De Laet's calls follow years of fighting between the Grand Tour organisers and the world governing body. "We have had many meetings already with representatives from the three Grand Tours as well as the federations from Spain, France, Italy, Austria and Luxembourg," De Laet continued. "Great Britain wants to join as well but is reluctant out of respect for McQuaid. Also Switzerland will join soon. Slowly we are becoming strong enough to tear Europe away from the UCI. If they don't want to listen to us in Aigle it may go that far. I hope that we can convince McQuaid to drastically change the ProTour."

Six Days of Gent to remember Gálvez

By Monika Prell

Isaac Gálvez
Photo ©: Luc Claessen
Click for larger image

This year's Six Days of Gent will open with a commemorative lap on Tuesday, November 20, to remember cyclist Isaac Gálvez, who was died tragically while competing at last year's event. Organisers announced that a memorial stone will be uncovered in the Het Kuipke velodrome's entrance during a short ceremony where they will pay homage to Gálvez.

The track world champion and road cyclist for Caisse d'Epargne-Illes Balears collided with Dimitri De Fauw during Saturday night's race at last year's event and fell onto the rail at the top of the track. Gálvez lost consciousness immediately and died on the way to the Gent University Clinic hospital.

The venue has had several improvements made since last year's event, including the addition of protective padding on the rail at the top of the track as well as increased security measures to protect riders and fans alike. A new operating theatre was installed in cellar of the velodrome, as well as projection screens of acrylic glass at the entries and exits of the interior of the circle.

Juan Llaneras, the co-World Champion with Gálvez who was racing with him at the time of the accident has since returned to Six Day racing with fellow Spaniard Carlos Torrent, but will not contest the 67th edition of the Six Days of Gent, which will be held from November 20 to 25.

Six Days of Gent nearly sold out

The Six Days of Gent track meeting has exceeded expectations, with the event looking likely to sell out before it begins on Tuesday, November 20. "The ticket sales are on their last legs; tickets for Wednesday, Thursday and Friday there are very scarce," organiser Patrick Sercu told

"We are offering cycling fans and connoisseurs once again one of the finest fields assembled at the 'Kuipke'," he added. "Switzerland's Bruno Risi and Franco Marvulli are again assured for Gent and will be fighting for the overall win. Iljo Keisse has been partnered with German Robert Bartko. This duo was on its way to overall victory when the tragic accident with Isaac Gálvez occurred and the event was cancelled."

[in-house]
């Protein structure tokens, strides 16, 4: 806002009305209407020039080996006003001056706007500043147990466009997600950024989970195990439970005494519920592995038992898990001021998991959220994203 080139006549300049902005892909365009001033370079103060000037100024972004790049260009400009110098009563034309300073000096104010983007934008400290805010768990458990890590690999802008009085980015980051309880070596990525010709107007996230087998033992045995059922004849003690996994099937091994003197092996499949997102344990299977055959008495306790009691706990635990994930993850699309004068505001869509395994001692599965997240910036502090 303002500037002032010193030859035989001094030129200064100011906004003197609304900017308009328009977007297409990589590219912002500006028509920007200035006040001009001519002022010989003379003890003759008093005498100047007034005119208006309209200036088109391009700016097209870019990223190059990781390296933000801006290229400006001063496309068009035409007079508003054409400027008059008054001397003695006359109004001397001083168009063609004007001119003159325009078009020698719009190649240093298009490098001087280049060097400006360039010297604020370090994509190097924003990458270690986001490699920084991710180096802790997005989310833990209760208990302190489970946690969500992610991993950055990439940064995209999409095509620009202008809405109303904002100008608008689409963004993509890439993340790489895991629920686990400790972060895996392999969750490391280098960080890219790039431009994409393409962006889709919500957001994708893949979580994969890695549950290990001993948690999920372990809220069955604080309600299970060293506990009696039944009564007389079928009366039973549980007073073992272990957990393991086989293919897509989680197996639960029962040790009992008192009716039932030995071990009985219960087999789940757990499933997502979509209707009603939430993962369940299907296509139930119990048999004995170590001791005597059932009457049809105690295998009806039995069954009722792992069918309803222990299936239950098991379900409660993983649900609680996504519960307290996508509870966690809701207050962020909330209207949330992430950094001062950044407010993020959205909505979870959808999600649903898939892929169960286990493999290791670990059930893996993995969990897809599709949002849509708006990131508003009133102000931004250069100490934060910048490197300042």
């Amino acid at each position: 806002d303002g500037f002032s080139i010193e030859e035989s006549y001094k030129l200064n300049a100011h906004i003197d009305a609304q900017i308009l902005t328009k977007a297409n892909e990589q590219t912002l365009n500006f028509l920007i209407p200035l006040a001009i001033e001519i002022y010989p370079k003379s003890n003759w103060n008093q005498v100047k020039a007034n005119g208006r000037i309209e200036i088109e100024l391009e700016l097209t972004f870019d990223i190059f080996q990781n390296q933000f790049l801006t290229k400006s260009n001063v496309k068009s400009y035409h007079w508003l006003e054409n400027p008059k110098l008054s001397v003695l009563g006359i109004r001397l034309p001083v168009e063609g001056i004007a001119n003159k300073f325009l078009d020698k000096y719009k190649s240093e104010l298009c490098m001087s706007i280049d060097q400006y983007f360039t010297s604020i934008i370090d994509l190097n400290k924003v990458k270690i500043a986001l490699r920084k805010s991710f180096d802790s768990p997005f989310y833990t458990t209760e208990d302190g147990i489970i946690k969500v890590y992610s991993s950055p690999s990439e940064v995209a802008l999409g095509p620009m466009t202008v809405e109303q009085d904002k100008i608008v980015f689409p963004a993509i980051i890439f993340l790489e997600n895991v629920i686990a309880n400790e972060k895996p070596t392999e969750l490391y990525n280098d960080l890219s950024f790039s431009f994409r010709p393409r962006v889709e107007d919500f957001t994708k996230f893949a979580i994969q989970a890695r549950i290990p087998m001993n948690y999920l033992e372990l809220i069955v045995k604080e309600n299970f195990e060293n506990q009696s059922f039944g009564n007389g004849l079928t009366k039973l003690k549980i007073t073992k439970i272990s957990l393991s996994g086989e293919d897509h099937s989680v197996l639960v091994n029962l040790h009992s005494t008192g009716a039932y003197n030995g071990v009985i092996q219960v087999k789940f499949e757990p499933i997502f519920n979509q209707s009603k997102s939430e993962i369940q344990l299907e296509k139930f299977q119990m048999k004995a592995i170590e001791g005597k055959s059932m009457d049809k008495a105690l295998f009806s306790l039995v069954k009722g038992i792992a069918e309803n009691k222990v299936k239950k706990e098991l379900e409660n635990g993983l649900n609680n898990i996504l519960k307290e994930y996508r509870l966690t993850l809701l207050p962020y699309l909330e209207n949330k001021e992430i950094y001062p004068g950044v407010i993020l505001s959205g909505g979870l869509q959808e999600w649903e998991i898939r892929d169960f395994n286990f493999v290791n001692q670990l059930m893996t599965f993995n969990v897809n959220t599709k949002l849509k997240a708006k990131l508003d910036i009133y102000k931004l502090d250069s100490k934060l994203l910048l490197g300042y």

Dutch pairing of Robert Slippens and Danny Stam will again line up on the boards in Gent to fight for the win. "I am very happy with the return of the duo of Stam and Slippens," Sercu explained. "Slippens was forced to forfeit last year due to an injury, but can now return with his fixed partner."

The Czech pair of Petr Lazar and Alois Kankovsky will line up for the first time in their careers in Gent as will Mark Cavendish and future T-Mobile team-mate Bradley Wiggins.

Teams for the Gent six day: Iljo Keisse/Robert Bartko (Ger), Bruno Risi (Swi)/Franco Marvulli (Swi), Robert Slippens (Ned)/Danny Stam (Ned), Petr Lazar (Cze)/Alois Kankovsky (Cze), Bradley Wiggins (GBr)/Mark Cavendish (GBr), Andreas Beikirch (Ger)/Erik Mohs (Ger), Dimitri De Fauw/Alexander Aeschbach (Swi), Kenny De Ketele/Marco Villa (Ita), Luke Roberts (Aus)/Marc Hester (Den), Wim Stroetinga (Ned)/Matthe Pronk (Ned), Steve Schets/Ingmar De Poortere (Bel), Nicky Cocquyt/Steven De Neef (Bel), Tim Mertens/Andreas Muller (Ger).

CSF Inox to replace Ceramica Panaria

The CSF Inox Group of Montecchio has been announced as the replacement sponsor for Ceramica Panaria at Roberto Reverberi's Italian Professional Continental squad. The company has inked a three year agreement with the outfit, which according to a team release will contest next year's Giro d'Italia and Tour of Denmark.

"It's a commitment to promote the image of our Group at a European level," declared the CSF Inox Group's President Rolando Paterlini, "but also aims at the fairness, professional capacity and humanity of a person like Bruno Reverberi, an extraordinary man who has gained his rightful place in the history of Italian cycling."

Reverberi and the company signed off on the sponsorship agreement last week, after its multi-year sponsorship offer helped CSF Inox Group claim the title sponsorship from several other interested Italian companies. The Montecchio-based company produces pumps and valves for the food, beverage and pharmaceutical industries.

The new co-title sponsorship arrangement will offer a "considerable increase" to the team's campaign over coming years, according to the release. The squad's 2008 lineup will be officially presented on November 16 at the Milan Trade Fair.

Felt Bicycles extends with Slipstream/Chipotle

Team Slipstream/Chipotle's riders will again ride Felt Bicycles in 2008 after the pair announced the renewal of their agreement overnight. The Professional Continental squad, including its development programs, will receive Felt's support in 2008, with the Professional Continental riders expected to use Felt's DA, F1, F1 Sprint and Z1 frames and forks.

"We are thrilled to be secure with Felt going forward," said team director Jonathan Vaughters. "Their products, capabilities and attention to detail are first class. Their designers have already begun working with our staff and riders to insure everything is in place, beginning with our opening '08 event. Clearly, they are as excited as we are and we are fortunate to have such a great partner."

The 2008 team bike graphics will compliment its new '08 clothing kit and include the distinctive argyle design. Slipstream recently held a competition in which the public could design then vote on the team's 2008 kit.

Slipstream has bolstered its roster for 2008, with the addition of ProTour riders Dave Zabriskie (USA), Christian Vande Velde (USA), Tom Danielson (USA), David Millar (GBr), Magnus Backstedt (Swe) and Julian Dean (NZl) expected to bolster its chances of being called up for big races. In addition to its Spring Classics aspirations, the squad is hoping to be included at the Tour de France, after inheriting the top American squad mantle following the closure of ProTour outfit Discovery Channel this season.

"We are simply delighted to be a part of this program," said Felt president Bill Duehring. "Felt is buzzing with enthusiasm as Jonathan and his team embark on this next step in their journey as a pro team. To say we are excited to be a part of this would be a gross understatement."

The squad, which is currently holding its first team camp with the 2008 lineup, will be officially presented on Wednesday, at the Boulder Theatre in Boulder Colorado.

Previous News    Next News

(All rights reserved/Copyright Future Publishing (Overseas) Limited 2007)